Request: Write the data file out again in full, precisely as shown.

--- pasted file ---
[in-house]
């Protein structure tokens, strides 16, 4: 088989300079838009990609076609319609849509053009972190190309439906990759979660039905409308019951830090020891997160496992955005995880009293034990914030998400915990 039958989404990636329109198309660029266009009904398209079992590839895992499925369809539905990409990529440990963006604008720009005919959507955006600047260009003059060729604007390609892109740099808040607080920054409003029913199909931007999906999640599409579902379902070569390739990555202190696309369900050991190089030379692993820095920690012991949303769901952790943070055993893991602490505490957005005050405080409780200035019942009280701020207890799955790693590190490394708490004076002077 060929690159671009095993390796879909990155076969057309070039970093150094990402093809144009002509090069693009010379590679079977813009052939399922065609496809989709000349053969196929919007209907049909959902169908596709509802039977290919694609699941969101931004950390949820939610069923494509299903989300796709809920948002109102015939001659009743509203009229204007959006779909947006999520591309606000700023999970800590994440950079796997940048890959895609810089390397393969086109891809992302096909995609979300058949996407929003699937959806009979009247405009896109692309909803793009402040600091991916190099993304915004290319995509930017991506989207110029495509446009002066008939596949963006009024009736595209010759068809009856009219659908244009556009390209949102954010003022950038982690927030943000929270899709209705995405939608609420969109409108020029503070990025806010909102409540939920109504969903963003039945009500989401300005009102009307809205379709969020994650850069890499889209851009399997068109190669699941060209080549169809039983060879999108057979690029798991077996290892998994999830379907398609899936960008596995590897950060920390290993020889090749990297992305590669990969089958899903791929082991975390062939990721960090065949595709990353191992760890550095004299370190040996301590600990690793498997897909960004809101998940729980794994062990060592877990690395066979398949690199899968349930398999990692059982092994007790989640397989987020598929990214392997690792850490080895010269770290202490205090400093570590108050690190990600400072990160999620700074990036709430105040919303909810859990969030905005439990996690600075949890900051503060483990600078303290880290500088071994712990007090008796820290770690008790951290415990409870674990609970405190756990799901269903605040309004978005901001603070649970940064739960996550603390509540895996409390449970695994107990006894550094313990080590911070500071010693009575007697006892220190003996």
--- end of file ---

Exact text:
[in-house]
């Protein structure tokens, strides 16, 4: 088989300079838009990609076609319609849509053009972190190309439906990759979660039905409308019951830090020891997160496992955005995880009293034990914030998400915990 039958989404990636329109198309660029266009009904398209079992590839895992499925369809539905990409990529440990963006604008720009005919959507955006600047260009003059060729604007390609892109740099808040607080920054409003029913199909931007999906999640599409579902379902070569390739990555202190696309369900050991190089030379692993820095920690012991949303769901952790943070055993893991602490505490957005005050405080409780200035019942009280701020207890799955790693590190490394708490004076002077 060929690159671009095993390796879909990155076969057309070039970093150094990402093809144009002509090069693009010379590679079977813009052939399922065609496809989709000349053969196929919007209907049909959902169908596709509802039977290919694609699941969101931004950390949820939610069923494509299903989300796709809920948002109102015939001659009743509203009229204007959006779909947006999520591309606000700023999970800590994440950079796997940048890959895609810089390397393969086109891809992302096909995609979300058949996407929003699937959806009979009247405009896109692309909803793009402040600091991916190099993304915004290319995509930017991506989207110029495509446009002066008939596949963006009024009736595209010759068809009856009219659908244009556009390209949102954010003022950038982690927030943000929270899709209705995405939608609420969109409108020029503070990025806010909102409540939920109504969903963003039945009500989401300005009102009307809205379709969020994650850069890499889209851009399997068109190669699941060209080549169809039983060879999108057979690029798991077996290892998994999830379907398609899936960008596995590897950060920390290993020889090749990297992305590669990969089958899903791929082991975390062939990721960090065949595709990353191992760890550095004299370190040996301590600990690793498997897909960004809101998940729980794994062990060592877990690395066979398949690199899968349930398999990692059982092994007790989640397989987020598929990214392997690792850490080895010269770290202490205090400093570590108050690190990600400072990160999620700074990036709430105040919303909810859990969030905005439990996690600075949890900051503060483990600078303290880290500088071994712990007090008796820290770690008790951290415990409870674990609970405190756990799901269903605040309004978005901001603070649970940064739960996550603390509540895996409390449970695994107990006894550094313990080590911070500071010693009575007697006892220190003996």